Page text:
It’s a jungle out there, especially in foreign competition for US and EU manufacturing business, and whatever country has a competitive edge can win big.
But the recent factory collapse at Rana Plaza in Bangladesh in which 1,131 people were killed may have altered the competition equation in favor of Tirupur.
The Bangladesh government and several major world brands who manufacture in the country have recently signed a binding contract to improve factory safety and working conditions, and have pledged financial support to achieve that goal.
Not every brand has signed on to the agreement, however, and some brands may be looking elsewhere in Asia and Southeast Asia as manufacturing sources. Concern for worker safety may in part drive some decisions to relocate business, but negative public relations is another strong aspect of the potential drift away from Bangladesh.
Factory safety is not an issue in Tirupur according to a consensus of opinion among workers, factory owners and non-governmental organizations.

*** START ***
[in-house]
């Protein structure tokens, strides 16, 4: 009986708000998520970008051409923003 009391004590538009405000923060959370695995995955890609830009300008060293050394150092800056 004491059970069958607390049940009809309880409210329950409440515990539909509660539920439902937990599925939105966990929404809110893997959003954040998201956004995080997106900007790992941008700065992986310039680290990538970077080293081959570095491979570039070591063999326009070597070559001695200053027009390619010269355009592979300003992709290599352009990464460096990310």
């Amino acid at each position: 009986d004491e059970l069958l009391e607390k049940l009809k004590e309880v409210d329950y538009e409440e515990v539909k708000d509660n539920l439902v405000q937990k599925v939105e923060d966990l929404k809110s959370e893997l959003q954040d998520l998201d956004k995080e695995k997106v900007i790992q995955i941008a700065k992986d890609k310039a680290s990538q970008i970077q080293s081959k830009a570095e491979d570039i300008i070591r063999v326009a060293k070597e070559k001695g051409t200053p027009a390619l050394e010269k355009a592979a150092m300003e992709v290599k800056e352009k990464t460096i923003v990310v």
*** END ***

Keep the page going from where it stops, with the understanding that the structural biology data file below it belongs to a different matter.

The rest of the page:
Other problems nevertheless beleaguer Tirupur. Among them low wages, long working days, power shortages, unreliable demand from customers, sanitation issues for women, and labor conditions characterized as worker bondage.
But why doesn’t Tirupur have factory safety issues?
“…More than 90 percent of the factories are on the ground floor,” says A. Sakthivel, president of the Tirupur Exporters Assocation.
The factory which collapsed ar Rana Plaza was eight stories high, two stories higher than the permitted limit.
Tirupur factories also strictly comply with safety and health regulations, adequate ventilation is provided, fire extinguishers are available and emergency exits offer quick escape from fires or other hazards.
Tirupur factories are also inspected every three years and require a license to operate, granted only after a rigid inspection is passed.
Other contentious issues among workers, factory owners, labor advocates, NGOs and the government may persist in Tirupur, but plant safety is not one of them.